Edmonton Oilers great Dave Semenko passed away last week after a battle with pancreatic and liver cancer. Semenko was not the best player of his era, but he was one of the most memorable. He was the enforcer for the legendary Oilers teams of the 1980s, a team that was before my time but lives on forever on YouTube. He was Wayne Gretzky’s bodyguard on the ice, giving The Great One the security he needed to put up offensive numbers that are unfathomable 30 years later. He was such a star as an enforcer, he even had the opportunity to get in the ring and fight Muhammad Ali for charity.
Perhaps the most touching tribute to Semenko came from Gretzky himself at Semenko’s funeral. Wayne got it. He was maybe the most supremely skilled player ever to lace up skates, but the way he talks about his former teammate and dear friend shows that hockey, even at its highest level, is a blue collar sport where the tough guys are just as appreciated as the high-end finesse players. That Oilers team was loaded, and Semenko was their heart and soul.
There was a time when every team had a guy like Dave Semenko on their roster. Fighting was just part of the game, and as hard as it sometimes was to defend the tradition of fighting in hockey to non-hockey fans, I’d be lying if I said I didn’t miss the importance of fighting in the game.
I believe that if hockey had been invented as a new sport in the 2010s, and the leaders of this upstart National Hockey League trying to make their new game as appealing and sustainable as possible, fighting would never in a million years make the cut. That being said, to keep going with this thought experiment, hockey as we know it would have a much better chance of being invented in 2017 than football as we know it. The pace of play and high floor of acceptable skill required for entry into the NHL plays in hockey’s favor.
As long as there has been hockey there have also been great players who were also good to great fighters from Eddie Shore to Maurice Richard to Gordie Howe to Bobby Orr to Larry Robinson to Mark Messier to Scott Stevens to Cam Neely to Jarome Iginla to to mike Richards to Zdeno Chara. Even guys like Semenko or Terry O’Reilly or Shawn Thornton could probably get minutes in a post-fighting NHL. They would not be stars, and their careers would not have been as long, but in their primes, they could play well enough to make the cut even if they could not or did not fight. The players who lose out in the modern NHL are the guys who can only fight, the John Scotts of the world, or late career Shawn Thornton and George Parros.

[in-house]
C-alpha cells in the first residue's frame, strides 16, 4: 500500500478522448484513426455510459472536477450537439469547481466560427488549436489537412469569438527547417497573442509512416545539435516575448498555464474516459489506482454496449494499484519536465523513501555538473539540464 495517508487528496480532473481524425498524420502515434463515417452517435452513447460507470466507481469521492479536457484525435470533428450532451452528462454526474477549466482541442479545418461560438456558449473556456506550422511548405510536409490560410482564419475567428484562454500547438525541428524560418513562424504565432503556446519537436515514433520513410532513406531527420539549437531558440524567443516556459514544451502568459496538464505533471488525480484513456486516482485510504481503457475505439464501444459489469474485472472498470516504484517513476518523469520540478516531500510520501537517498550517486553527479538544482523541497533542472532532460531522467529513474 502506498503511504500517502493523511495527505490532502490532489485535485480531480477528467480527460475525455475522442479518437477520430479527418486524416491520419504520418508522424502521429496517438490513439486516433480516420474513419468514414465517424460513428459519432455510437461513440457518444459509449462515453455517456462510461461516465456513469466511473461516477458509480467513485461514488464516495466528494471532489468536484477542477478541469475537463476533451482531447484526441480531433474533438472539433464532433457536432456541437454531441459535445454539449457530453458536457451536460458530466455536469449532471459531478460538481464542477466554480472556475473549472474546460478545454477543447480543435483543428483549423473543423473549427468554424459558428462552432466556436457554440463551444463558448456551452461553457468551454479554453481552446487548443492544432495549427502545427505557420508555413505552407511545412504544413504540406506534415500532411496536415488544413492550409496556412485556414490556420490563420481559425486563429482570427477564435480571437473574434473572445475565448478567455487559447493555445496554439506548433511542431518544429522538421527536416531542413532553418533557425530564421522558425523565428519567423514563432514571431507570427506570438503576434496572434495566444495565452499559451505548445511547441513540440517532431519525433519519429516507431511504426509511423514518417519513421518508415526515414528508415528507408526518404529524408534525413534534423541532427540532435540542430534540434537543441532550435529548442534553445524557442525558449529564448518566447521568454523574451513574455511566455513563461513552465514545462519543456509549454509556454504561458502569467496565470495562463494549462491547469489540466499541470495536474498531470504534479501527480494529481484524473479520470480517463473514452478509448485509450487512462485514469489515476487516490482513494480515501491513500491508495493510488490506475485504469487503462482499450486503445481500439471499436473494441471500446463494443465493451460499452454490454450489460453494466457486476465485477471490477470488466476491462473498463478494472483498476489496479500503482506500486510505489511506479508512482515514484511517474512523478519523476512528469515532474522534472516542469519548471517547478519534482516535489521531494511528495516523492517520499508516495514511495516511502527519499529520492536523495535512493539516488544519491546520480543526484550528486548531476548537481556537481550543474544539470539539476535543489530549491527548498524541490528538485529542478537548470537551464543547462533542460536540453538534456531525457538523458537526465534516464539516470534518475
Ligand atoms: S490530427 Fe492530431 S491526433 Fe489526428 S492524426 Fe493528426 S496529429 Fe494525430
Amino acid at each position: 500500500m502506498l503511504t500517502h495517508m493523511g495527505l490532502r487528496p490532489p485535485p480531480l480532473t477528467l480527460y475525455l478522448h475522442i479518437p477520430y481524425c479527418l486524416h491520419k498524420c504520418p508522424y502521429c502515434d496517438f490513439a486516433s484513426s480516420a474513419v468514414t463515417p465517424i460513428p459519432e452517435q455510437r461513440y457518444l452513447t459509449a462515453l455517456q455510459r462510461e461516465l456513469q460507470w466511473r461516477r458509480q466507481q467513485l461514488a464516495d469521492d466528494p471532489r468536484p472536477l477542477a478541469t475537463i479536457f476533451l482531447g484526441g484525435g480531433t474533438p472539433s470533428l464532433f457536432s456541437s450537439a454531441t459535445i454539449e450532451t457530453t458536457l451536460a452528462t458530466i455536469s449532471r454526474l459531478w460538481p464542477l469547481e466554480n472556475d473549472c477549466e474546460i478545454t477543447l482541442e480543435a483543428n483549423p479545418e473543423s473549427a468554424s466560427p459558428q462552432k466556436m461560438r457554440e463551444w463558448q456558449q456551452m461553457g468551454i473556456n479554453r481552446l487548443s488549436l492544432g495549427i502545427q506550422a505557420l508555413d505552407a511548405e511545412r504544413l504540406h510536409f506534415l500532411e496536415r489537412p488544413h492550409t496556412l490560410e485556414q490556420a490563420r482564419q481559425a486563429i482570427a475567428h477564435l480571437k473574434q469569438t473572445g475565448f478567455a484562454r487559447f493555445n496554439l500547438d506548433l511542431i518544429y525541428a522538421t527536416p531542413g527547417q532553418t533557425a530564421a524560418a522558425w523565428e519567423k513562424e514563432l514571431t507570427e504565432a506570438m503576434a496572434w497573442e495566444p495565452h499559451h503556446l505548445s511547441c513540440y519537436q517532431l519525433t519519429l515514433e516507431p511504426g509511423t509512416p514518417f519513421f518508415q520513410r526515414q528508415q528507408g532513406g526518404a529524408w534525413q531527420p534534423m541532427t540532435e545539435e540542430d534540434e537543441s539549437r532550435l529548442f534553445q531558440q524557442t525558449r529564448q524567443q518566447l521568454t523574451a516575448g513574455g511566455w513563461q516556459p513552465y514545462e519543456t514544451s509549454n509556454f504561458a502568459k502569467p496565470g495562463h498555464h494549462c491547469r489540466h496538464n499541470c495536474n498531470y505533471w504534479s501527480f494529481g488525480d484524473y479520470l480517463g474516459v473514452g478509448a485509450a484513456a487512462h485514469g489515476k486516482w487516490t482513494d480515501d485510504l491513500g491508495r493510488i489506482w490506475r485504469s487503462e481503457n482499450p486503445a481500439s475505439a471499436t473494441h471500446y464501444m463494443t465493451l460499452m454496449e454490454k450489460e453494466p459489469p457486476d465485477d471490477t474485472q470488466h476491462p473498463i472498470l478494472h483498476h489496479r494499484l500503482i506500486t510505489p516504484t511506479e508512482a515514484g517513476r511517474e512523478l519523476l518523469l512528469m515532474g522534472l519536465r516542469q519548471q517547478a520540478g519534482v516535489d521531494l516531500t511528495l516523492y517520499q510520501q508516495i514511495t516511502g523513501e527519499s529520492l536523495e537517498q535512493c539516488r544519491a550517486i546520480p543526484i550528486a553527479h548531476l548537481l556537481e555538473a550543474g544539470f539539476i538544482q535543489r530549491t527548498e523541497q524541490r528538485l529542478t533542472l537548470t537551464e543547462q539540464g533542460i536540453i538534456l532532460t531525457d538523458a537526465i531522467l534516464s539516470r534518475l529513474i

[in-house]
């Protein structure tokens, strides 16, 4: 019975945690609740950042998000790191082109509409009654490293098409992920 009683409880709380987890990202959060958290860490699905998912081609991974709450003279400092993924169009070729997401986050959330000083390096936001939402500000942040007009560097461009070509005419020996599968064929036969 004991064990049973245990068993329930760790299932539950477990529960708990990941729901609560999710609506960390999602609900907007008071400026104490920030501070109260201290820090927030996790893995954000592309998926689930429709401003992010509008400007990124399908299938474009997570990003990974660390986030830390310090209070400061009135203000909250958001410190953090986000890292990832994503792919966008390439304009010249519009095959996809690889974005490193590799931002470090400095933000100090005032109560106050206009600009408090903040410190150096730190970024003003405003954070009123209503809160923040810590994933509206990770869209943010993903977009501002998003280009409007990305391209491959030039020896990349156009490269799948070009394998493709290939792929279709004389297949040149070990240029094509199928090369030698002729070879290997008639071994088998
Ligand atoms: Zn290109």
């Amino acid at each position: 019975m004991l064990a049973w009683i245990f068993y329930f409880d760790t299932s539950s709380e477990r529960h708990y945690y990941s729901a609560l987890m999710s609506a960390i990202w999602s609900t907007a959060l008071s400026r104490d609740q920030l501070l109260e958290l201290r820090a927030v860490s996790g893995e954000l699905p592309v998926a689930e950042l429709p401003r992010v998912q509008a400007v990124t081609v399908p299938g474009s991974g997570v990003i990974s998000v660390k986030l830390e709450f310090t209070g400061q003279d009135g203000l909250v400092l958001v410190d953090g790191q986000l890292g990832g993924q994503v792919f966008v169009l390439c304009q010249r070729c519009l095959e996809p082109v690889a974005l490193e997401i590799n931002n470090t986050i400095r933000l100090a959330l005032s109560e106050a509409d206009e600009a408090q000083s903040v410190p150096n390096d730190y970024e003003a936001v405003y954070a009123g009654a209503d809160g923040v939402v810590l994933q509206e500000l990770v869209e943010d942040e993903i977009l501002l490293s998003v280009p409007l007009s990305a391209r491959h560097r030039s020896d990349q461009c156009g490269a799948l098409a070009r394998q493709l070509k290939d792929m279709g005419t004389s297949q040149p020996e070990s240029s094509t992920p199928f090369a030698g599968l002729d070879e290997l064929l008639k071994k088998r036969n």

According to Hockeyfights.com, a great website I do not check nearly as often as I used to for some reason, there were 372 total fights in 2016-17, which is up from 344 the previous season, but probably not enough to reverse the downward trend of fighting in the NHL. There were 734 in 2008-09, the highest since the 2004-05 lockout, but since the 2012-13 lockout, no season has cracked 500 fights, and the 347 fights in the abbreviated 2013 season feels like something from a different era.
Those are just numbers on a chart, but a clearer illustration came in the 2014 Stanley Cup Playoffs. My Boston Bruins won the President’s Trophy that season, but had their hands full with their most hated rival, the Montreal Canadiens in the second round. Ultimately, the Bruins fell to the Habs in seven games. Montreal was the faster, more skilled team, while Boston prided itself on strength and toughness. That’s the rivalry in a nutshell. One key difference in the two teams was the use of the enforcer. Boston had Shawn Thornton, and Montreal had George Parros. The two were friends, and won the Stanley Cup together as members of the Anaheim Ducks in 2007. While Parros spent the playoffs in the press box, scratched from the lineup, the Bruins played Thornton. That philosophical difference was not on its own what put the Habs ahead of the Bruins that season, but it showed how much the game had changed.
In 2011, inserting Thornton into the lineup in the Cup Final against the Vancouver Canucks after Nathan Horton got hurt gave the Bruins an edge. They pushed the Canucks around after that, and won their first Stanley Cup since 1972. Thornton alone did not put them over the top, but his presence could not be discounted. Three years later, he was a liability in the playoffs for the Bruins.
The decline of the enforcer has been talked about for years. Before Dave Semenko’s passing, it was John Scott’s inclusion in the All-Star Game that caused a mass-reflection on the legacy of the role in hockey. Before that it was the deaths of Derek Boogaard, Wade Belak, Bob Probert, and others. Every time, the same sentiments are expressed: fighting in hockey is hard to defend to non-hockey fans, and the role of fighting means less now than it did even five years ago, but nonetheless, without it, the game is missing something, and the guys who do that dirty work are some of the most appreciated in the dressing room as well as with the most hardcore of hockey fans.